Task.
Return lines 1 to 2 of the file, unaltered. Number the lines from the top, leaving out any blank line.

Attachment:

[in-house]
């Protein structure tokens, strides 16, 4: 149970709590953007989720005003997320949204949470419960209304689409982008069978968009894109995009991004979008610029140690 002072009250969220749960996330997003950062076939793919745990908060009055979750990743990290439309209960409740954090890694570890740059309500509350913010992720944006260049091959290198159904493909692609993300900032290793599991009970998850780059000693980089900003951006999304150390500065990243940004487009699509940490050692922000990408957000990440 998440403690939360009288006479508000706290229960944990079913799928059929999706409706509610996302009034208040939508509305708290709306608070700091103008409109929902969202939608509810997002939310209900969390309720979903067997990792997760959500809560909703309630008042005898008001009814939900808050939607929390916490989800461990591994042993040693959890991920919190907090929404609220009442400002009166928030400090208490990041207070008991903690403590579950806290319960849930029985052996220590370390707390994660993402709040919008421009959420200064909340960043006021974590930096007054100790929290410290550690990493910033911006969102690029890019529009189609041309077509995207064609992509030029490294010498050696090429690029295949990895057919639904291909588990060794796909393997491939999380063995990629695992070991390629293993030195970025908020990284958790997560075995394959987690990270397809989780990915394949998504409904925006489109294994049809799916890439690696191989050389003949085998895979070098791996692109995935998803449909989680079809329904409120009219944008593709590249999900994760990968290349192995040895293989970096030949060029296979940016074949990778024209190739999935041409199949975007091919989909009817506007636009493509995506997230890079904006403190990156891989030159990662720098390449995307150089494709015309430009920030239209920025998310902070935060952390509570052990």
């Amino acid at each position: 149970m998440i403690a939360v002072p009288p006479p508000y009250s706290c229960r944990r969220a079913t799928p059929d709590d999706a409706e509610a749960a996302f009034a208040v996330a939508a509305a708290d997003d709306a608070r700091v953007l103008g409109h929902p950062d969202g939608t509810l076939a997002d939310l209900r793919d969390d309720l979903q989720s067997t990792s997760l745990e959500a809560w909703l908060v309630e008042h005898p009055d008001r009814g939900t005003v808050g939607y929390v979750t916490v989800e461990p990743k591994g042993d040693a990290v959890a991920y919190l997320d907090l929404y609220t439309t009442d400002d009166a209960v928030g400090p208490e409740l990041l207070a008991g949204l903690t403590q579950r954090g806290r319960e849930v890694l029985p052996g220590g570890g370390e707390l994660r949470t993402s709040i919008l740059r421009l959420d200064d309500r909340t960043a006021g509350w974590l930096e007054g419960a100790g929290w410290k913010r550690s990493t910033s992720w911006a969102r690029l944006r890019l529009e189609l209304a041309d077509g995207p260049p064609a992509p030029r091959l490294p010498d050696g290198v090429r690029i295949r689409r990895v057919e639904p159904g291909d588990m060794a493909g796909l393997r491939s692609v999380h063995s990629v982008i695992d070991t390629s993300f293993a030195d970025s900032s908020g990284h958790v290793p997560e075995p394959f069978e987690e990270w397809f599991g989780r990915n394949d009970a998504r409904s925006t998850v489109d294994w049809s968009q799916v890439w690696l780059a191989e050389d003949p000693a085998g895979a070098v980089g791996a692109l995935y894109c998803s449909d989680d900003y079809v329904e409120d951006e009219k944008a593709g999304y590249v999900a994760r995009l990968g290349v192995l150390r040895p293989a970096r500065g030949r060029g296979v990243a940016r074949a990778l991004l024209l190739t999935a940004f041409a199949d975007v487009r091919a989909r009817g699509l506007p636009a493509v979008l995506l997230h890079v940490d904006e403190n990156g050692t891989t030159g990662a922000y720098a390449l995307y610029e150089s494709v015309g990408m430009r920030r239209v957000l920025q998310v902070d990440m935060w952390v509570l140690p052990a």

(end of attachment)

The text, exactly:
[in-house]
């Protein structure tokens, strides 16, 4: 149970709590953007989720005003997320949204949470419960209304689409982008069978968009894109995009991004979008610029140690 002072009250969220749960996330997003950062076939793919745990908060009055979750990743990290439309209960409740954090890694570890740059309500509350913010992720944006260049091959290198159904493909692609993300900032290793599991009970998850780059000693980089900003951006999304150390500065990243940004487009699509940490050692922000990408957000990440 998440403690939360009288006479508000706290229960944990079913799928059929999706409706509610996302009034208040939508509305708290709306608070700091103008409109929902969202939608509810997002939310209900969390309720979903067997990792997760959500809560909703309630008042005898008001009814939900808050939607929390916490989800461990591994042993040693959890991920919190907090929404609220009442400002009166928030400090208490990041207070008991903690403590579950806290319960849930029985052996220590370390707390994660993402709040919008421009959420200064909340960043006021974590930096007054100790929290410290550690990493910033911006969102690029890019529009189609041309077509995207064609992509030029490294010498050696090429690029295949990895057919639904291909588990060794796909393997491939999380063995990629695992070991390629293993030195970025908020990284958790997560075995394959987690990270397809989780990915394949998504409904925006489109294994049809799916890439690696191989050389003949085998895979070098791996692109995935998803449909989680079809329904409120009219944008593709590249999900994760990968290349192995040895293989970096030949060029296979940016074949990778024209190739999935041409199949975007091919989909009817506007636009493509995506997230890079904006403190990156891989030159990662720098390449995307150089494709015309430009920030239209920025998310902070935060952390509570052990």